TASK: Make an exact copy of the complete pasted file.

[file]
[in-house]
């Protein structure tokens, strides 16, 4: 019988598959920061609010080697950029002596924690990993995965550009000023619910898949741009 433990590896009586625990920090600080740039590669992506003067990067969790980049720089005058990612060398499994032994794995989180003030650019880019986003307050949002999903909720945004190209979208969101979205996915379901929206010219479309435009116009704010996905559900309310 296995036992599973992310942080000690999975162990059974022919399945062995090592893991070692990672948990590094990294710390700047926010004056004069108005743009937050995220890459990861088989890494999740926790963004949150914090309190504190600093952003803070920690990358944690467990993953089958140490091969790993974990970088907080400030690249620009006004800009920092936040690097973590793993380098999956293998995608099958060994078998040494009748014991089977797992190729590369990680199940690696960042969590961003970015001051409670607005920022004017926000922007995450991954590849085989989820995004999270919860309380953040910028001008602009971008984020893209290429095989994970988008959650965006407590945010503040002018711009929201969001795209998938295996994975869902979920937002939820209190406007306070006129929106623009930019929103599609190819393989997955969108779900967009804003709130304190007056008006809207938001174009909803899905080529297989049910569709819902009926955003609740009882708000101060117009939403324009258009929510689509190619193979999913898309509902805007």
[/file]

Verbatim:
[in-house]
């Protein structure tokens, strides 16, 4: 019988598959920061609010080697950029002596924690990993995965550009000023619910898949741009 433990590896009586625990920090600080740039590669992506003067990067969790980049720089005058990612060398499994032994794995989180003030650019880019986003307050949002999903909720945004190209979208969101979205996915379901929206010219479309435009116009704010996905559900309310 296995036992599973992310942080000690999975162990059974022919399945062995090592893991070692990672948990590094990294710390700047926010004056004069108005743009937050995220890459990861088989890494999740926790963004949150914090309190504190600093952003803070920690990358944690467990993953089958140490091969790993974990970088907080400030690249620009006004800009920092936040690097973590793993380098999956293998995608099958060994078998040494009748014991089977797992190729590369990680199940690696960042969590961003970015001051409670607005920022004017926000922007995450991954590849085989989820995004999270919860309380953040910028001008602009971008984020893209290429095989994970988008959650965006407590945010503040002018711009929201969001795209998938295996994975869902979920937002939820209190406007306070006129929106623009930019929103599609190819393989997955969108779900967009804003709130304190007056008006809207938001174009909803899905080529297989049910569709819902009926955003609740009882708000101060117009939403324009258009929510689509190619193979999913898309509902805007």